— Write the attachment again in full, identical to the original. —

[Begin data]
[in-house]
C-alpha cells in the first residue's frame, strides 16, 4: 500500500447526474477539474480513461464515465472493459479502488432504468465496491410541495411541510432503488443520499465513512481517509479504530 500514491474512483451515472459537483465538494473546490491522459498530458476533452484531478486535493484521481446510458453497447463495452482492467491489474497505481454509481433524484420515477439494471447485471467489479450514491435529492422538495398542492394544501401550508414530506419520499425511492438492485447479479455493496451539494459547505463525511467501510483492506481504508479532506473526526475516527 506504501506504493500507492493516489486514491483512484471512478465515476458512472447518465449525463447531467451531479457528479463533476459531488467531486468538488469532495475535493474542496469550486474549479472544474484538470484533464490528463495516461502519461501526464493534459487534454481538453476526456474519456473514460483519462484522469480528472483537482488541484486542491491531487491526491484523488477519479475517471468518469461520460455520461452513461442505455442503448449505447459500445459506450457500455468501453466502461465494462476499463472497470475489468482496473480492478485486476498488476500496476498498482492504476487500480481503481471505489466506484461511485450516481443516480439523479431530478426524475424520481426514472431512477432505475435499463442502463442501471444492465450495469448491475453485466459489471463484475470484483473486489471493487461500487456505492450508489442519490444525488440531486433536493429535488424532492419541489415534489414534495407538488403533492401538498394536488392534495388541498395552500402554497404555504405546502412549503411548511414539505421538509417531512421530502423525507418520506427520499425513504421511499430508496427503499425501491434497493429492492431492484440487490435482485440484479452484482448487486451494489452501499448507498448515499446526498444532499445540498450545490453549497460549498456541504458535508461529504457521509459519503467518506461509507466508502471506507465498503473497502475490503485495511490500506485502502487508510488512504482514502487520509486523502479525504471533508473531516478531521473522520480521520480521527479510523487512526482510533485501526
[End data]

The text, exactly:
[in-house]
C-alpha cells in the first residue's frame, strides 16, 4: 500500500447526474477539474480513461464515465472493459479502488432504468465496491410541495411541510432503488443520499465513512481517509479504530 500514491474512483451515472459537483465538494473546490491522459498530458476533452484531478486535493484521481446510458453497447463495452482492467491489474497505481454509481433524484420515477439494471447485471467489479450514491435529492422538495398542492394544501401550508414530506419520499425511492438492485447479479455493496451539494459547505463525511467501510483492506481504508479532506473526526475516527 506504501506504493500507492493516489486514491483512484471512478465515476458512472447518465449525463447531467451531479457528479463533476459531488467531486468538488469532495475535493474542496469550486474549479472544474484538470484533464490528463495516461502519461501526464493534459487534454481538453476526456474519456473514460483519462484522469480528472483537482488541484486542491491531487491526491484523488477519479475517471468518469461520460455520461452513461442505455442503448449505447459500445459506450457500455468501453466502461465494462476499463472497470475489468482496473480492478485486476498488476500496476498498482492504476487500480481503481471505489466506484461511485450516481443516480439523479431530478426524475424520481426514472431512477432505475435499463442502463442501471444492465450495469448491475453485466459489471463484475470484483473486489471493487461500487456505492450508489442519490444525488440531486433536493429535488424532492419541489415534489414534495407538488403533492401538498394536488392534495388541498395552500402554497404555504405546502412549503411548511414539505421538509417531512421530502423525507418520506427520499425513504421511499430508496427503499425501491434497493429492492431492484440487490435482485440484479452484482448487486451494489452501499448507498448515499446526498444532499445540498450545490453549497460549498456541504458535508461529504457521509459519503467518506461509507466508502471506507465498503473497502475490503485495511490500506485502502487508510488512504482514502487520509486523502479525504471533508473531516478531521473522520480521520480521527479510523487512526482510533485501526